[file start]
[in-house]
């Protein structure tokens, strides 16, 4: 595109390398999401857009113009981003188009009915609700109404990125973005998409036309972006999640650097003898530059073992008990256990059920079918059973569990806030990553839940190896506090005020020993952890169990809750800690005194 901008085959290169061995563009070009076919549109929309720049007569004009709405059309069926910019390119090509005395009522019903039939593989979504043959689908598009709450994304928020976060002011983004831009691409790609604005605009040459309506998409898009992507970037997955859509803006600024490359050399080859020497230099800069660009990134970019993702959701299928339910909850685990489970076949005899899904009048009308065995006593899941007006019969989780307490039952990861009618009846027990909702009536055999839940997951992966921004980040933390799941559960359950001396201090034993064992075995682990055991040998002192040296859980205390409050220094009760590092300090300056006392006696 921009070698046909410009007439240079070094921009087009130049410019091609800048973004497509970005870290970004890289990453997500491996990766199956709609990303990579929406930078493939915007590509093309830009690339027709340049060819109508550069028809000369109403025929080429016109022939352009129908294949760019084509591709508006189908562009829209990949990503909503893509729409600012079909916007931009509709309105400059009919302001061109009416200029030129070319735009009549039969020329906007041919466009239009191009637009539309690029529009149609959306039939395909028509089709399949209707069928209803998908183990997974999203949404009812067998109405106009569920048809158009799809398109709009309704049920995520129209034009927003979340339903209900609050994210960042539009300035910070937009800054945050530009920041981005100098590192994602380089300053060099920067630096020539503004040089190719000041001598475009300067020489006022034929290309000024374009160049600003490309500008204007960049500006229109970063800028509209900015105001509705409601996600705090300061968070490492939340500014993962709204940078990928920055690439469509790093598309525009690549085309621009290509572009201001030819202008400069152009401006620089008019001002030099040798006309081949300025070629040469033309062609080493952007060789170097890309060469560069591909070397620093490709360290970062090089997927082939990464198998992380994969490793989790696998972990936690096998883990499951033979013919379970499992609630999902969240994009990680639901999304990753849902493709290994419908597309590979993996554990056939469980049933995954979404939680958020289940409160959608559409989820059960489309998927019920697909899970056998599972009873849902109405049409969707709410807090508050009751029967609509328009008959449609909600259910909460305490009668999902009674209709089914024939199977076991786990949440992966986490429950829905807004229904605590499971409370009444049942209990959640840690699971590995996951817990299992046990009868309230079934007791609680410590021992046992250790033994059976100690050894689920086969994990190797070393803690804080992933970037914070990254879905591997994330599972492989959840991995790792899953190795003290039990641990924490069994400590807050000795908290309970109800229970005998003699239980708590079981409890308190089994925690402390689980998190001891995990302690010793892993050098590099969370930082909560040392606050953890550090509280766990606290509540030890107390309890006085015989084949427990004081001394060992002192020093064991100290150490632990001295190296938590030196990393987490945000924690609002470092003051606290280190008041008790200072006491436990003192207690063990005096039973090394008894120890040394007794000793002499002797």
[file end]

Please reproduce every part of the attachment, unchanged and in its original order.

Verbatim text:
[in-house]
């Protein structure tokens, strides 16, 4: 595109390398999401857009113009981003188009009915609700109404990125973005998409036309972006999640650097003898530059073992008990256990059920079918059973569990806030990553839940190896506090005020020993952890169990809750800690005194 901008085959290169061995563009070009076919549109929309720049007569004009709405059309069926910019390119090509005395009522019903039939593989979504043959689908598009709450994304928020976060002011983004831009691409790609604005605009040459309506998409898009992507970037997955859509803006600024490359050399080859020497230099800069660009990134970019993702959701299928339910909850685990489970076949005899899904009048009308065995006593899941007006019969989780307490039952990861009618009846027990909702009536055999839940997951992966921004980040933390799941559960359950001396201090034993064992075995682990055991040998002192040296859980205390409050220094009760590092300090300056006392006696 921009070698046909410009007439240079070094921009087009130049410019091609800048973004497509970005870290970004890289990453997500491996990766199956709609990303990579929406930078493939915007590509093309830009690339027709340049060819109508550069028809000369109403025929080429016109022939352009129908294949760019084509591709508006189908562009829209990949990503909503893509729409600012079909916007931009509709309105400059009919302001061109009416200029030129070319735009009549039969020329906007041919466009239009191009637009539309690029529009149609959306039939395909028509089709399949209707069928209803998908183990997974999203949404009812067998109405106009569920048809158009799809398109709009309704049920995520129209034009927003979340339903209900609050994210960042539009300035910070937009800054945050530009920041981005100098590192994602380089300053060099920067630096020539503004040089190719000041001598475009300067020489006022034929290309000024374009160049600003490309500008204007960049500006229109970063800028509209900015105001509705409601996600705090300061968070490492939340500014993962709204940078990928920055690439469509790093598309525009690549085309621009290509572009201001030819202008400069152009401006620089008019001002030099040798006309081949300025070629040469033309062609080493952007060789170097890309060469560069591909070397620093490709360290970062090089997927082939990464198998992380994969490793989790696998972990936690096998883990499951033979013919379970499992609630999902969240994009990680639901999304990753849902493709290994419908597309590979993996554990056939469980049933995954979404939680958020289940409160959608559409989820059960489309998927019920697909899970056998599972009873849902109405049409969707709410807090508050009751029967609509328009008959449609909600259910909460305490009668999902009674209709089914024939199977076991786990949440992966986490429950829905807004229904605590499971409370009444049942209990959640840690699971590995996951817990299992046990009868309230079934007791609680410590021992046992250790033994059976100690050894689920086969994990190797070393803690804080992933970037914070990254879905591997994330599972492989959840991995790792899953190795003290039990641990924490069994400590807050000795908290309970109800229970005998003699239980708590079981409890308190089994925690402390689980998190001891995990302690010793892993050098590099969370930082909560040392606050953890550090509280766990606290509540030890107390309890006085015989084949427990004081001394060992002192020093064991100290150490632990001295190296938590030196990393987490945000924690609002470092003051606290280190008041008790200072006491436990003192207690063990005096039973090394008894120890040394007794000793002499002797």